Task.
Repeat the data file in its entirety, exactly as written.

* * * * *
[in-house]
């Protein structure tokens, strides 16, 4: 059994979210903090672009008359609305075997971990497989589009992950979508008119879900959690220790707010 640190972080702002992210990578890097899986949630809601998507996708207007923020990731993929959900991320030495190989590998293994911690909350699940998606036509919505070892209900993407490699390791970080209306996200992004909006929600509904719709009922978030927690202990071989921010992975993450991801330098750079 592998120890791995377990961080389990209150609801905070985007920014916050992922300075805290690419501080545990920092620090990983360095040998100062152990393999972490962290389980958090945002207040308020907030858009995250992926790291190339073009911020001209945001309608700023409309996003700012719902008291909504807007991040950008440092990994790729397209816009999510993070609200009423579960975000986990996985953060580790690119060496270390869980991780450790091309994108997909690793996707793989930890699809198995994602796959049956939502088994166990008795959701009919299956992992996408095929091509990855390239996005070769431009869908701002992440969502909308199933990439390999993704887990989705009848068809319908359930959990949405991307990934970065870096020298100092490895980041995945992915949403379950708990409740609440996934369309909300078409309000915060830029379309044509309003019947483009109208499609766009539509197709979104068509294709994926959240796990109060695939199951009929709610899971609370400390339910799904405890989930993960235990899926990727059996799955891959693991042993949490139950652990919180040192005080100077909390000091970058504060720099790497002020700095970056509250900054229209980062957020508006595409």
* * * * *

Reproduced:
[in-house]
């Protein structure tokens, strides 16, 4: 059994979210903090672009008359609305075997971990497989589009992950979508008119879900959690220790707010 640190972080702002992210990578890097899986949630809601998507996708207007923020990731993929959900991320030495190989590998293994911690909350699940998606036509919505070892209900993407490699390791970080209306996200992004909006929600509904719709009922978030927690202990071989921010992975993450991801330098750079 592998120890791995377990961080389990209150609801905070985007920014916050992922300075805290690419501080545990920092620090990983360095040998100062152990393999972490962290389980958090945002207040308020907030858009995250992926790291190339073009911020001209945001309608700023409309996003700012719902008291909504807007991040950008440092990994790729397209816009999510993070609200009423579960975000986990996985953060580790690119060496270390869980991780450790091309994108997909690793996707793989930890699809198995994602796959049956939502088994166990008795959701009919299956992992996408095929091509990855390239996005070769431009869908701002992440969502909308199933990439390999993704887990989705009848068809319908359930959990949405991307990934970065870096020298100092490895980041995945992915949403379950708990409740609440996934369309909300078409309000915060830029379309044509309003019947483009109208499609766009539509197709979104068509294709994926959240796990109060695939199951009929709610899971609370400390339910799904405890989930993960235990899926990727059996799955891959693991042993949490139950652990919180040192005080100077909390000091970058504060720099790497002020700095970056509250900054229209980062957020508006595409």